The Best Restaurants In Uptown New Orleans

Lilette is one of many great dining options to choose from in the Uptown neighborhood of New Orleans
Lilette is one of many great dining options to choose from in the Uptown neighborhood of New Orleans | © Eugenia Uhl / Courtesy of Lilette
Lou Boyd

Commissioning Editor

New Orleans has an exceptional restaurant scene – and it’s famous for its creole and cajun cuisine. But in Uptown you’ll be spoilt for choice, whether you go local, international, or a blend of both. We choose the best venues to check out.

The Uptown New Orleans neighborhood boasts a variety of restaurants, including Italian, French, Indian and Vietnamese, but they serve interesting dishes that often combine local flavors. The following 10 restaurants embody the culinary creativity on offer in this unique district of the Big Easy.


Tucked away in a residential neighborhood, far from the tourist crowd, , Clancy’s dining room looks like a who’s who of the city who are here for the clubhouse feel and the creole-style, seafood-rich menu. Try smoked soft shell crab, pan-seared scallops, veal topped with crabmeat and shrimp remoulade.

Commander’s Palace

Commander’s Palace has an exquisite and distinctive turquoise exterior that’s a beacon in the city’s Garden District. The menu is a mix of creole, such as gumbo and court-bouillon, with fresh takes on seafood, game and meat, such as champagne-poached crabmeat. Ask for a table in the Garden Room, where you will have a perfect view of the courtyard and street.


A sophisticated addition to the city, Saffron has taken Indian cuisine and reinvented it using New Orleans ingredients: curried seafood gumbo mingles the flavors of Louisiana and India and the oyster bed roast uses curry leaf to add a twist to a traditional southern dish. The roti sathi dips are paired with naan bread and suitable for vegetarians. The cocktail menu is just as innovative: try the Saffron Old Fashioned, with bourbon, mango chutney, demerara sugar and bitters, or the Dirty AF, made from vodka or gin with curry leaf, olive brine and dry vermouth.


Jacques-Imo’s is a funky yet casual spot, with a menu full of of Creole, Cajun and soul food. Try the crawfish or shrimp étouffée, fried chicken, stuffed catfish, boudin balls and alligator sausage cheesecake. You won’t go home hungry.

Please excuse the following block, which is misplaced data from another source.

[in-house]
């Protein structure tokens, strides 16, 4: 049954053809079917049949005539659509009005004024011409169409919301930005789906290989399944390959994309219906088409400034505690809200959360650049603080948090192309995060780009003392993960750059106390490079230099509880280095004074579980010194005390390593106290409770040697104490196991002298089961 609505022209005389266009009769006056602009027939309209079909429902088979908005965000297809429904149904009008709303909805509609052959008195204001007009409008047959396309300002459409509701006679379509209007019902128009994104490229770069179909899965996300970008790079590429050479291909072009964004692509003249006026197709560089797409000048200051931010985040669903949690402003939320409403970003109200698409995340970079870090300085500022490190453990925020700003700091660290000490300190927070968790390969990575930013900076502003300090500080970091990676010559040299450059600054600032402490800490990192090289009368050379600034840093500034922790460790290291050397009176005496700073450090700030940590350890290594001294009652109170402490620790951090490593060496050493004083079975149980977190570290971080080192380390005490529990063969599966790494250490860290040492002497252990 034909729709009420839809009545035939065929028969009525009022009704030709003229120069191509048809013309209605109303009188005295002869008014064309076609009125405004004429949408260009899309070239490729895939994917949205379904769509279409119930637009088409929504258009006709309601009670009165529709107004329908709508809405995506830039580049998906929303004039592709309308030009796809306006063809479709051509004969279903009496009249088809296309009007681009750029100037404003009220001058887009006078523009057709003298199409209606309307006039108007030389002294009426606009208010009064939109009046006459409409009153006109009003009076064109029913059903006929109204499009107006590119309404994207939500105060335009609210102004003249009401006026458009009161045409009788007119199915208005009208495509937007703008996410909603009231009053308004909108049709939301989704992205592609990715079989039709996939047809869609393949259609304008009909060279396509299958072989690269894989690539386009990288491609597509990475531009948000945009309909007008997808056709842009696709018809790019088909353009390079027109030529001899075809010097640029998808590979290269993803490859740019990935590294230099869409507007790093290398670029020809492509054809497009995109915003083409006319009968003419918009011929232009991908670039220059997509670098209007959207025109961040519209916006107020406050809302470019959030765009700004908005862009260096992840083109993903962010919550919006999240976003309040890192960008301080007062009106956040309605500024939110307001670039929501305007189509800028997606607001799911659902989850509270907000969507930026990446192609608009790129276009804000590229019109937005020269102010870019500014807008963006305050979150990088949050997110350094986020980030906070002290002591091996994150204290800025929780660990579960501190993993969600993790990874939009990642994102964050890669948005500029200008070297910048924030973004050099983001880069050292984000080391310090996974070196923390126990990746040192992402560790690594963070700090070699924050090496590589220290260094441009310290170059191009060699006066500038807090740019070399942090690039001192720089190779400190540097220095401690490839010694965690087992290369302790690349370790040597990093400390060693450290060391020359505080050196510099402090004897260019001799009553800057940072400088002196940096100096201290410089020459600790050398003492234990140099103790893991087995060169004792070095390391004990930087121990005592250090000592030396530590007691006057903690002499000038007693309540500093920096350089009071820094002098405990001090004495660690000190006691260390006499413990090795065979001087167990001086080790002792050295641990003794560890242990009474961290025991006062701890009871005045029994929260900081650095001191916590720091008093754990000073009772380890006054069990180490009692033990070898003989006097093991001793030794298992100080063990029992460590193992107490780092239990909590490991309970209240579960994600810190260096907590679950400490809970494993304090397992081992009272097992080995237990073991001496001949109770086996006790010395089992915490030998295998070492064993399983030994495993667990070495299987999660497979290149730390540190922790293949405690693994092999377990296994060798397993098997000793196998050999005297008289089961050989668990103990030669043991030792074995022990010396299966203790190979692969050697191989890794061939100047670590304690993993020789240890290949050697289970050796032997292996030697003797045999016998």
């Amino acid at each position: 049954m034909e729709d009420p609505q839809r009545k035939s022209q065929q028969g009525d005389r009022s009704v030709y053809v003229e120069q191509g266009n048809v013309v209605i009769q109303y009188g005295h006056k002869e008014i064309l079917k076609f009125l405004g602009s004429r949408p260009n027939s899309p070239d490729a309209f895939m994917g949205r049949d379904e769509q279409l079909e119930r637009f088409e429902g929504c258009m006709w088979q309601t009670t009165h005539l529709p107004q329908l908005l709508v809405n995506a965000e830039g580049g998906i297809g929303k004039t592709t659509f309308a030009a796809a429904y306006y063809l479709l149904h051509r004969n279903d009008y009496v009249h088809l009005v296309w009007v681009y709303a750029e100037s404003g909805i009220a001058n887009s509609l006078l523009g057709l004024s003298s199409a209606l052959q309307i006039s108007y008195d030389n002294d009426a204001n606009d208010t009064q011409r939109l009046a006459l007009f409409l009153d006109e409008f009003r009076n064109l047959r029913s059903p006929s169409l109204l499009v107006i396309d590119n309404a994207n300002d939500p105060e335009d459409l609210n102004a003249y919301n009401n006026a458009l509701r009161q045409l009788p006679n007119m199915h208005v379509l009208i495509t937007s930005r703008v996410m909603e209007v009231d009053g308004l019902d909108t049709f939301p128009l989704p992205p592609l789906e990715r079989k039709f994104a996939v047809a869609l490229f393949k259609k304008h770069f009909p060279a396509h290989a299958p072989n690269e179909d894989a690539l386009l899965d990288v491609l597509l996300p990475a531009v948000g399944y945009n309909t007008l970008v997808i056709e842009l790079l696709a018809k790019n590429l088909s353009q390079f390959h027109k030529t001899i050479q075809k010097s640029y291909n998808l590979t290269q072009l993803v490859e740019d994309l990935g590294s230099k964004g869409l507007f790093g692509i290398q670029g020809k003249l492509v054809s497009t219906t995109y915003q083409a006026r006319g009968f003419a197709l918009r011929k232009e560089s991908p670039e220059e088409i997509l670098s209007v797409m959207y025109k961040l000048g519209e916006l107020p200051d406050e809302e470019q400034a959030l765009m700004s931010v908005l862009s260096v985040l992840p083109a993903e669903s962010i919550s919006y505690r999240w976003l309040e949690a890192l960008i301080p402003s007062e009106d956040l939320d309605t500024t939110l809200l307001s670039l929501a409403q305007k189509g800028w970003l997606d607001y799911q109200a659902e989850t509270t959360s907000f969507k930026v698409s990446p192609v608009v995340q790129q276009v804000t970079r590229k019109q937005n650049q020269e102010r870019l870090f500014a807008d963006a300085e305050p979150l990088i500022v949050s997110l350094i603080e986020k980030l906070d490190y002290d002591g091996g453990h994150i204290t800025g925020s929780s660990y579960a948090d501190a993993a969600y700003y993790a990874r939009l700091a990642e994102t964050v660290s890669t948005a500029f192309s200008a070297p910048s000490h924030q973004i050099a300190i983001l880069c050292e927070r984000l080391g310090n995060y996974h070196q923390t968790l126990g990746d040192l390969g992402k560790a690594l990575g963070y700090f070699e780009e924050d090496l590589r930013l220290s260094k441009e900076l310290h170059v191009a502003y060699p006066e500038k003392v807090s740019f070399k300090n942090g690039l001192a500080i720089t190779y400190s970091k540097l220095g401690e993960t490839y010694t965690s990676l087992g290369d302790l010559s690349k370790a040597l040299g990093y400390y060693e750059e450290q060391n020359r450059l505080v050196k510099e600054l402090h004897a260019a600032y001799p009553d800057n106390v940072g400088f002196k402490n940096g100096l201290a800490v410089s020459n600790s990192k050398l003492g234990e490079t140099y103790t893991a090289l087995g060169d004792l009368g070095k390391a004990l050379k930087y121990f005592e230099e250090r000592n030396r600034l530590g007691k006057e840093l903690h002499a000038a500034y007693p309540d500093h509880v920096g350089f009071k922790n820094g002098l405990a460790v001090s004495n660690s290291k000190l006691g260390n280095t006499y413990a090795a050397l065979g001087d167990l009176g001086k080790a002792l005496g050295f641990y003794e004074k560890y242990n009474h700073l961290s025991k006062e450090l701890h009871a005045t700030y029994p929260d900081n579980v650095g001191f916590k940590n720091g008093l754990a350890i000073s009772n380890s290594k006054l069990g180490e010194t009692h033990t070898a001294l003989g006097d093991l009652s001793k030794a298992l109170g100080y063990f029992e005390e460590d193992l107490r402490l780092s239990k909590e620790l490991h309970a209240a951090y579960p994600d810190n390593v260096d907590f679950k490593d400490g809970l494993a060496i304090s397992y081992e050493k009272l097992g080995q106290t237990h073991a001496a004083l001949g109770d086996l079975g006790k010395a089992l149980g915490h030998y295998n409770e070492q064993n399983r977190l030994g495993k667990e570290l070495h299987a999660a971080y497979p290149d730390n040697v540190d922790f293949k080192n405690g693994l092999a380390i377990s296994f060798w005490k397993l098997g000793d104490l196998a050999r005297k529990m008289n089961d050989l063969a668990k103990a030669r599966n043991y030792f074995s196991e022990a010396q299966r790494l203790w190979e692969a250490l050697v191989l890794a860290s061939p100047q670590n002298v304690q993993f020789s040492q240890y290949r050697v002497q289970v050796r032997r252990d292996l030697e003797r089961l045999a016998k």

Gautreau’s menu perfectly matches its elegant setting. Dishes that invoke the mood include seared diver scallops with citrus-golden pepper emulsion, foie gras torchon, roasted duck with mole reduction and Louisiana shrimp in a parmesan broth. Don’t skip dessert – the homemade sorbet with fresh berries is to die for. If there is romance or a proposal brewing, this is the place to go.


Dining at Brigtsen’s feels as if you have been invited to dinner by your grandma, with Louisiana comfort food on the menu and the setting in a charming cottage. In chef Frank Brigtsen’s hands, cajun and creole cuisine is lovingly served. Choose from gumbo, shrimp remoulade, grilled redfish, crawfish mac-n-cheese, roast duck, veal sweetbreads, pan-roasted pork chop and barbecue shrimp.

La Crêpe Nanou

A favorite among New Orleans Uptown residents, La Crêpe Nanou resembles a Parisian bistro with typically Gallic romantic interiors. Famed for its savory or sweet crêpes, it makes a nice break from the city’s rich food. Other favorites include steamed mussels, speciality salads and traditional roast chicken.


Lilette offers a warm bistro ambiance, along with a French and Italian-inspired menu. Owner and chef John Harris’ favourites from this menu include roasted poulet breast, grilled hanger steak, Alaskan king crab claws and an Italian wedding soup. The restaurant also offers a good range of vegan options.


New Orleans-born chef Nick Lama learnt Italian cuisine from the best: his family. His restaurant Avo has a menu inspired by family recipes, with meatballs, lasagna and calamari fulfilling the classic spots, but also including new twists such as grilled octopus or redfish with pistachio, tomato, basil and grapefruit butter.

Lilly’s Café

New Orleans’s Vietnamese community plays an important part in the city’s culinary scene, with a flurry of restaurants that opened after Hurricane Katrina in 2006. Lilly’s Café is part of this movement, serving traditional Vietnamese food with a variety of phos, vermicelli bowls and rice dishes. The restaurant is casual in style with some family-style seating.

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